On appeal from the BIA’s denial of his motion to reopen, Khalil does not contest that if he had overstayed his period of voluntary departure, he would in fact be statutorily ineligible for adjustment of status under 8 U.S.C. ? 1229c(d), and his motion to reopen would have been properly denied. Instead, he argues that he did not overstay his departure period because this court’s July 24, 2003 reinstatement of the voluntary departure period retroactively operated to extend his period of departure beyond January 9, 2003. Accordingly, he urges that the BIA’s decision be vacated and remanded with instructions to treat him as statutorily eligible for adjustment of status or, in the alternative, to consider the effect of this court’s reinstatement of voluntary departure.


As the respondent correctly points out, Khalil did not raise the possible effect of any reinstatement order from this court with the BIA in his motion to reopen. Nor did he return to the BIA once our reinstatement order was issued. As a result, he has likely waived the issue. Nonetheless, we reach the issue in order to settle the question he raises.


We reject Khalil’s argument. Ordinarily, grants of equitable relief apply prospectively rather than retroactively. That is why, for example, plaintiffs must show a need for prospective relief in order to obtain an injunction. See Lopez v. Garriga, 917 F.2d 63, 67-68 (1st Cir.1990). Khalil has not cited any authority, or even any reason, for viewing the reinstatement by a court of appeals of a limited period for voluntary departure any differently. This court’s reinstatement of voluntary departure was not intended to apply retroactively. Nor should it be understood that way: Black’s Law Dictionary defines “reinstate” as “to place again in a former state or position; to restore.” Black’s Law Dictionary at 1290 (7th ed.1999). We were restarting the clock on a period that had already run.4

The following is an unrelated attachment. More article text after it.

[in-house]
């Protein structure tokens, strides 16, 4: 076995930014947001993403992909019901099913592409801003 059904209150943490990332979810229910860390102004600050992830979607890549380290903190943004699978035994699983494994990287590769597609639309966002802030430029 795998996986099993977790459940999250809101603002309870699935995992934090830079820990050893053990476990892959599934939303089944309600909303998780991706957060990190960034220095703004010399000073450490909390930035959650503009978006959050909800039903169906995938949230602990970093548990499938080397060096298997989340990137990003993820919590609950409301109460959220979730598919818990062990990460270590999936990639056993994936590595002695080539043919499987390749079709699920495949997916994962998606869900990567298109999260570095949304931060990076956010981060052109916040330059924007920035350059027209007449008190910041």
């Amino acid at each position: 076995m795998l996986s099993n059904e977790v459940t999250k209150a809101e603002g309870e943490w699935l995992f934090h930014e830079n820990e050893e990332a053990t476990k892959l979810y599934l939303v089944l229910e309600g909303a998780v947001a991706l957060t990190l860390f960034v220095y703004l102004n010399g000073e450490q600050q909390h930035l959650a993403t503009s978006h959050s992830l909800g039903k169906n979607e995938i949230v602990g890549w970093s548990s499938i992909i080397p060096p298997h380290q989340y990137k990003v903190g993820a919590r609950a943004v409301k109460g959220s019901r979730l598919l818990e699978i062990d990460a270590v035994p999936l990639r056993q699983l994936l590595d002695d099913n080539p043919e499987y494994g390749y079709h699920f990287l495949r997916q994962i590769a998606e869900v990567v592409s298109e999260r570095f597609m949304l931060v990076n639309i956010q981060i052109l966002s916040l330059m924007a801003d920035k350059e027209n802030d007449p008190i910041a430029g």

The reinstatement of the privilege of voluntary departure, which operates prospectively, gives a petitioner an opportunity, after taking his appeal, to depart at his own expense to a country of his own choosing without facing the adverse consequences of deportation. See 8 U.S.C. ? 1182(a)(9)(A) (explaining those consequences). It does not retroactively nullify the fact that a petitioner overstayed his original period of voluntary departure. Khalil was statutorily ineligible for adjustment of status at the time of the BIA’s decision and remains so today.